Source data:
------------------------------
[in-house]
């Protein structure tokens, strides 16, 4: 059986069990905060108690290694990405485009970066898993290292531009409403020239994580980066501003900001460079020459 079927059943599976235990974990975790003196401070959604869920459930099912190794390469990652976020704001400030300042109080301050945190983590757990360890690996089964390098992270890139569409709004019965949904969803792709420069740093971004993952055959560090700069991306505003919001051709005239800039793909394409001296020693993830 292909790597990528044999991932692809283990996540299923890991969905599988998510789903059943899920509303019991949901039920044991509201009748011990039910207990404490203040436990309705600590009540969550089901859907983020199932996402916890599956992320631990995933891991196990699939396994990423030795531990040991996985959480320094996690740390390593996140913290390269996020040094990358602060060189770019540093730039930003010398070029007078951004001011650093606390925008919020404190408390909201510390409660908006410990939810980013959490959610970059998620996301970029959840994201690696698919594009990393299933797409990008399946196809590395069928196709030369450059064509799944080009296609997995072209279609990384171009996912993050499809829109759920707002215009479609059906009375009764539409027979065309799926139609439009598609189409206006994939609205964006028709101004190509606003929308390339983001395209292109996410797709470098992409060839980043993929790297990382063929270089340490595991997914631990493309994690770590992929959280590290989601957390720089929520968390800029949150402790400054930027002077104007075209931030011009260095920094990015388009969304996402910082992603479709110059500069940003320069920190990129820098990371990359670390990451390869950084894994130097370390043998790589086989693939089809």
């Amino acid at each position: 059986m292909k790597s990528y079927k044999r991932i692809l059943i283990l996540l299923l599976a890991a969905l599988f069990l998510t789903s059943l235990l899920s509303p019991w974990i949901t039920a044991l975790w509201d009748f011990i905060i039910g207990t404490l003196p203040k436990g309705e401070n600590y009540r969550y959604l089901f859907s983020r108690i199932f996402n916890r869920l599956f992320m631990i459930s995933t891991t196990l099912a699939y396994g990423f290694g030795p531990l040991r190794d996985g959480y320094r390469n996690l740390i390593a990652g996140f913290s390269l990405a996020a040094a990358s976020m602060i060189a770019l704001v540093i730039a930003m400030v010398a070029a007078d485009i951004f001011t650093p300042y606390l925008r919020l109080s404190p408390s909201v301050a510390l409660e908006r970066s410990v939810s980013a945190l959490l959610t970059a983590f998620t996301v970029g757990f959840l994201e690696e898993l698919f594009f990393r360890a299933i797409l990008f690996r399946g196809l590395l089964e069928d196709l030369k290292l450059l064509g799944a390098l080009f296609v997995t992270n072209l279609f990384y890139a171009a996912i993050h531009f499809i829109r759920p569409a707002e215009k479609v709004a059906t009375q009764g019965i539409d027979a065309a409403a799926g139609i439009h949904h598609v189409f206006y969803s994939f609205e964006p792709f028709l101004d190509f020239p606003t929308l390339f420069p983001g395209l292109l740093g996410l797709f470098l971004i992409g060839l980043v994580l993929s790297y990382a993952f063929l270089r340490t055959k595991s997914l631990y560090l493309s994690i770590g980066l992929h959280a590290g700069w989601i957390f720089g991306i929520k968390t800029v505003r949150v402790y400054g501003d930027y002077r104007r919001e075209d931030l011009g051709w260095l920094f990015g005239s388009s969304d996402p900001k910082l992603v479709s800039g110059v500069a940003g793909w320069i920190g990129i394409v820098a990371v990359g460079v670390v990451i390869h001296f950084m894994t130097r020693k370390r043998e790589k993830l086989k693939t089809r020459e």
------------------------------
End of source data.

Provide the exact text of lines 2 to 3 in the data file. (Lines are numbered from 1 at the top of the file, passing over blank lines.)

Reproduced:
């Protein structure tokens, strides 16, 4: 059986069990905060108690290694990405485009970066898993290292531009409403020239994580980066501003900001460079020459 079927059943599976235990974990975790003196401070959604869920459930099912190794390469990652976020704001400030300042109080301050945190983590757990360890690996089964390098992270890139569409709004019965949904969803792709420069740093971004993952055959560090700069991306505003919001051709005239800039793909394409001296020693993830 292909790597990528044999991932692809283990996540299923890991969905599988998510789903059943899920509303019991949901039920044991509201009748011990039910207990404490203040436990309705600590009540969550089901859907983020199932996402916890599956992320631990995933891991196990699939396994990423030795531990040991996985959480320094996690740390390593996140913290390269996020040094990358602060060189770019540093730039930003010398070029007078951004001011650093606390925008919020404190408390909201510390409660908006410990939810980013959490959610970059998620996301970029959840994201690696698919594009990393299933797409990008399946196809590395069928196709030369450059064509799944080009296609997995072209279609990384171009996912993050499809829109759920707002215009479609059906009375009764539409027979065309799926139609439009598609189409206006994939609205964006028709101004190509606003929308390339983001395209292109996410797709470098992409060839980043993929790297990382063929270089340490595991997914631990493309994690770590992929959280590290989601957390720089929520968390800029949150402790400054930027002077104007075209931030011009260095920094990015388009969304996402910082992603479709110059500069940003320069920190990129820098990371990359670390990451390869950084894994130097370390043998790589086989693939089809």
């Amino acid at each position: 059986m292909k790597s990528y079927k044999r991932i692809l059943i283990l996540l299923l599976a890991a969905l599988f069990l998510t789903s059943l235990l899920s509303p019991w974990i949901t039920a044991l975790w509201d009748f011990i905060i039910g207990t404490l003196p203040k436990g309705e401070n600590y009540r969550y959604l089901f859907s983020r108690i199932f996402n916890r869920l599956f992320m631990i459930s995933t891991t196990l099912a699939y396994g990423f290694g030795p531990l040991r190794d996985g959480y320094r390469n996690l740390i390593a990652g996140f913290s390269l990405a996020a040094a990358s976020m602060i060189a770019l704001v540093i730039a930003m400030v010398a070029a007078d485009i951004f001011t650093p300042y606390l925008r919020l109080s404190p408390s909201v301050a510390l409660e908006r970066s410990v939810s980013a945190l959490l959610t970059a983590f998620t996301v970029g757990f959840l994201e690696e898993l698919f594009f990393r360890a299933i797409l990008f690996r399946g196809l590395l089964e069928d196709l030369k290292l450059l064509g799944a390098l080009f296609v997995t992270n072209l279609f990384y890139a171009a996912i993050h531009f499809i829109r759920p569409a707002e215009k479609v709004a059906t009375q009764g019965i539409d027979a065309a409403a799926g139609i439009h949904h598609v189409f206006y969803s994939f609205e964006p792709f028709l101004d190509f020239p606003t929308l390339f420069p983001g395209l292109l740093g996410l797709f470098l971004i992409g060839l980043v994580l993929s790297y990382a993952f063929l270089r340490t055959k595991s997914l631990y560090l493309s994690i770590g980066l992929h959280a590290g700069w989601i957390f720089g991306i929520k968390t800029v505003r949150v402790y400054g501003d930027y002077r104007r919001e075209d931030l011009g051709w260095l920094f990015g005239s388009s969304d996402p900001k910082l992603v479709s800039g110059v500069a940003g793909w320069i920190g990129i394409v820098a990371v990359g460079v670390v990451i390869h001296f950084m894994t130097r020693k370390r043998e790589k993830l086989k693939t089809r020459e």